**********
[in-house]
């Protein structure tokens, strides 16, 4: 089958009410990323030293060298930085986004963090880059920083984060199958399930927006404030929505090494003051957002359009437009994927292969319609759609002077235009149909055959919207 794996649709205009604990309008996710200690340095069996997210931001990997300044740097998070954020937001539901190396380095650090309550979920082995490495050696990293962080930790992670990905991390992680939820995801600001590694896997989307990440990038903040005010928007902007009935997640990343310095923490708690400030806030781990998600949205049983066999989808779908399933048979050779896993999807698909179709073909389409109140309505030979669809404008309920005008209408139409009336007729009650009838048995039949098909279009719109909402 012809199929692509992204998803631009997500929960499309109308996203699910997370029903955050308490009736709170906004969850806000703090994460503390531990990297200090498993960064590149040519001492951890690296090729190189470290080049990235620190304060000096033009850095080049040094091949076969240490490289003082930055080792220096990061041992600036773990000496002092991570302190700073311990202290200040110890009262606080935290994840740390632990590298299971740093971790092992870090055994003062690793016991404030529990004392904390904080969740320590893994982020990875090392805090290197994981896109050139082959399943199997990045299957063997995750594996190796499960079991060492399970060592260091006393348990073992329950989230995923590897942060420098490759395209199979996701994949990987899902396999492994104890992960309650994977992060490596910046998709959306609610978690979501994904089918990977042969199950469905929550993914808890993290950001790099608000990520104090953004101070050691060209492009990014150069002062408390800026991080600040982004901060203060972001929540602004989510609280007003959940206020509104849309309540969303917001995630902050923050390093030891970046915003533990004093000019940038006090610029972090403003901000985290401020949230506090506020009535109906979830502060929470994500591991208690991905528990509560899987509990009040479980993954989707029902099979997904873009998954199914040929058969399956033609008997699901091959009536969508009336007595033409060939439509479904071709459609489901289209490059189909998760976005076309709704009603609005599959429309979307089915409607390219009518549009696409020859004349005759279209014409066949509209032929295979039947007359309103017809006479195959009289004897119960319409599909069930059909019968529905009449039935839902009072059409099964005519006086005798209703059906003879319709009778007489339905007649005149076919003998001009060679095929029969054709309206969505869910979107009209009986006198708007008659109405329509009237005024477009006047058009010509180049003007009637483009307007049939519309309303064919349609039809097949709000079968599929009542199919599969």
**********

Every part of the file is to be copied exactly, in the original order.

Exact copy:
[in-house]
């Protein structure tokens, strides 16, 4: 089958009410990323030293060298930085986004963090880059920083984060199958399930927006404030929505090494003051957002359009437009994927292969319609759609002077235009149909055959919207 794996649709205009604990309008996710200690340095069996997210931001990997300044740097998070954020937001539901190396380095650090309550979920082995490495050696990293962080930790992670990905991390992680939820995801600001590694896997989307990440990038903040005010928007902007009935997640990343310095923490708690400030806030781990998600949205049983066999989808779908399933048979050779896993999807698909179709073909389409109140309505030979669809404008309920005008209408139409009336007729009650009838048995039949098909279009719109909402 012809199929692509992204998803631009997500929960499309109308996203699910997370029903955050308490009736709170906004969850806000703090994460503390531990990297200090498993960064590149040519001492951890690296090729190189470290080049990235620190304060000096033009850095080049040094091949076969240490490289003082930055080792220096990061041992600036773990000496002092991570302190700073311990202290200040110890009262606080935290994840740390632990590298299971740093971790092992870090055994003062690793016991404030529990004392904390904080969740320590893994982020990875090392805090290197994981896109050139082959399943199997990045299957063997995750594996190796499960079991060492399970060592260091006393348990073992329950989230995923590897942060420098490759395209199979996701994949990987899902396999492994104890992960309650994977992060490596910046998709959306609610978690979501994904089918990977042969199950469905929550993914808890993290950001790099608000990520104090953004101070050691060209492009990014150069002062408390800026991080600040982004901060203060972001929540602004989510609280007003959940206020509104849309309540969303917001995630902050923050390093030891970046915003533990004093000019940038006090610029972090403003901000985290401020949230506090506020009535109906979830502060929470994500591991208690991905528990509560899987509990009040479980993954989707029902099979997904873009998954199914040929058969399956033609008997699901091959009536969508009336007595033409060939439509479904071709459609489901289209490059189909998760976005076309709704009603609005599959429309979307089915409607390219009518549009696409020859004349005759279209014409066949509209032929295979039947007359309103017809006479195959009289004897119960319409599909069930059909019968529905009449039935839902009072059409099964005519006086005798209703059906003879319709009778007489339905007649005149076919003998001009060679095929029969054709309206969505869910979107009209009986006198708007008659109405329509009237005024477009006047058009010509180049003007009637483009307007049939519309309303064919349609039809097949709000079968599929009542199919599969």